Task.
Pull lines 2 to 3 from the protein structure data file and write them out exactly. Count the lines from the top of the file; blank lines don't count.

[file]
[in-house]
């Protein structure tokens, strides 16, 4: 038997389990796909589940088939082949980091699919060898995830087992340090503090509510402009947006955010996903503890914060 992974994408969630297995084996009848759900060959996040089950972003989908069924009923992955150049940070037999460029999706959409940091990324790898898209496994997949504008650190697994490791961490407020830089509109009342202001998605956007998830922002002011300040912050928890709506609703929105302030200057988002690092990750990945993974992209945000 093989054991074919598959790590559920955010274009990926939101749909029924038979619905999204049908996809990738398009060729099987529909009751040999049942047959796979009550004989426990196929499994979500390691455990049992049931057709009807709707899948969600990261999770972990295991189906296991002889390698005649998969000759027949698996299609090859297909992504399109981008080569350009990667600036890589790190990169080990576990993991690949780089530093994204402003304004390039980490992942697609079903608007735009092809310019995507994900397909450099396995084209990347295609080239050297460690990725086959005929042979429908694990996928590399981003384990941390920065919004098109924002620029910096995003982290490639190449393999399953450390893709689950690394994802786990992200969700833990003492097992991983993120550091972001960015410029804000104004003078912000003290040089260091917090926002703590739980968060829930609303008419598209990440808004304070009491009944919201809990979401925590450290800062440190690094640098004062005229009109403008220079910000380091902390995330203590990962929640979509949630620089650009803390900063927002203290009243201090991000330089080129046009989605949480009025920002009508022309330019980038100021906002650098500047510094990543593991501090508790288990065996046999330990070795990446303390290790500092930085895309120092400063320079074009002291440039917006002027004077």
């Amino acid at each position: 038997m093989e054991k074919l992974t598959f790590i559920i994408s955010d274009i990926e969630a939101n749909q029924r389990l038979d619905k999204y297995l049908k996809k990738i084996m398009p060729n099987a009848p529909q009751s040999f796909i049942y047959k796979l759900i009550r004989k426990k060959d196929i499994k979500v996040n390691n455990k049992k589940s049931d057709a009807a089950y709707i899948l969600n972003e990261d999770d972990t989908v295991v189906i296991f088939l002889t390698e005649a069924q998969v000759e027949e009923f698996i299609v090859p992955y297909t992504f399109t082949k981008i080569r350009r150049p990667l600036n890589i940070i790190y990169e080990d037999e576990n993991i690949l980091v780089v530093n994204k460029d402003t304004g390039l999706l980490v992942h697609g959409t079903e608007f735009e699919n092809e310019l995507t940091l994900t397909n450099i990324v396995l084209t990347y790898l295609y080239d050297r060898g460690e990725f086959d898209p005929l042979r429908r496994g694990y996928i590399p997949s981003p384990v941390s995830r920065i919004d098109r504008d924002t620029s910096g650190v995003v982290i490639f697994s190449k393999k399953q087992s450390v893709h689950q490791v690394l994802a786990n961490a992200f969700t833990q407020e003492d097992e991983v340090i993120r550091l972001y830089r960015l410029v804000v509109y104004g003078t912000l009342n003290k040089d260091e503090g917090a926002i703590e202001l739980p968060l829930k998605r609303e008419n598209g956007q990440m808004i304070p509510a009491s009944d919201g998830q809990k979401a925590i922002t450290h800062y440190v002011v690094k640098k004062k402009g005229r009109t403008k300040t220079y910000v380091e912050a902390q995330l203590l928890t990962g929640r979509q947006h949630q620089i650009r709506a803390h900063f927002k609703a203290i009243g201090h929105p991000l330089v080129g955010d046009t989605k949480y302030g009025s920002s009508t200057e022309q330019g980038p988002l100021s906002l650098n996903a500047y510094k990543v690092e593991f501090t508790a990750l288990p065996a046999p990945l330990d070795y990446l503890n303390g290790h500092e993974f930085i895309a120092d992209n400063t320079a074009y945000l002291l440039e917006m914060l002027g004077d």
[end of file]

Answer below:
């Protein structure tokens, strides 16, 4: 038997389990796909589940088939082949980091699919060898995830087992340090503090509510402009947006955010996903503890914060 992974994408969630297995084996009848759900060959996040089950972003989908069924009923992955150049940070037999460029999706959409940091990324790898898209496994997949504008650190697994490791961490407020830089509109009342202001998605956007998830922002002011300040912050928890709506609703929105302030200057988002690092990750990945993974992209945000 093989054991074919598959790590559920955010274009990926939101749909029924038979619905999204049908996809990738398009060729099987529909009751040999049942047959796979009550004989426990196929499994979500390691455990049992049931057709009807709707899948969600990261999770972990295991189906296991002889390698005649998969000759027949698996299609090859297909992504399109981008080569350009990667600036890589790190990169080990576990993991690949780089530093994204402003304004390039980490992942697609079903608007735009092809310019995507994900397909450099396995084209990347295609080239050297460690990725086959005929042979429908694990996928590399981003384990941390920065919004098109924002620029910096995003982290490639190449393999399953450390893709689950690394994802786990992200969700833990003492097992991983993120550091972001960015410029804000104004003078912000003290040089260091917090926002703590739980968060829930609303008419598209990440808004304070009491009944919201809990979401925590450290800062440190690094640098004062005229009109403008220079910000380091902390995330203590990962929640979509949630620089650009803390900063927002203290009243201090991000330089080129046009989605949480009025920002009508022309330019980038100021906002650098500047510094990543593991501090508790288990065996046999330990070795990446303390290790500092930085895309120092400063320079074009002291440039917006002027004077």
């Amino acid at each position: 038997m093989e054991k074919l992974t598959f790590i559920i994408s955010d274009i990926e969630a939101n749909q029924r389990l038979d619905k999204y297995l049908k996809k990738i084996m398009p060729n099987a009848p529909q009751s040999f796909i049942y047959k796979l759900i009550r004989k426990k060959d196929i499994k979500v996040n390691n455990k049992k589940s049931d057709a009807a089950y709707i899948l969600n972003e990261d999770d972990t989908v295991v189906i296991f088939l002889t390698e005649a069924q998969v000759e027949e009923f698996i299609v090859p992955y297909t992504f399109t082949k981008i080569r350009r150049p990667l600036n890589i940070i790190y990169e080990d037999e576990n993991i690949l980091v780089v530093n994204k460029d402003t304004g390039l999706l980490v992942h697609g959409t079903e608007f735009e699919n092809e310019l995507t940091l994900t397909n450099i990324v396995l084209t990347y790898l295609y080239d050297r060898g460690e990725f086959d898209p005929l042979r429908r496994g694990y996928i590399p997949s981003p384990v941390s995830r920065i919004d098109r504008d924002t620029s910096g650190v995003v982290i490639f697994s190449k393999k399953q087992s450390v893709h689950q490791v690394l994802a786990n961490a992200f969700t833990q407020e003492d097992e991983v340090i993120r550091l972001y830089r960015l410029v804000v509109y104004g003078t912000l009342n003290k040089d260091e503090g917090a926002i703590e202001l739980p968060l829930k998605r609303e008419n598209g956007q990440m808004i304070p509510a009491s009944d919201g998830q809990k979401a925590i922002t450290h800062y440190v002011v690094k640098k004062k402009g005229r009109t403008k300040t220079y910000v380091e912050a902390q995330l203590l928890t990962g929640r979509q947006h949630q620089i650009r709506a803390h900063f927002k609703a203290i009243g201090h929105p991000l330089v080129g955010d046009t989605k949480y302030g009025s920002s009508t200057e022309q330019g980038p988002l100021s906002l650098n996903a500047y510094k990543v690092e593991f501090t508790a990750l288990p065996a046999p990945l330990d070795y990446l503890n303390g290790h500092e993974f930085i895309a120092d992209n400063t320079a074009y945000l002291l440039e917006m914060l002027g004077d």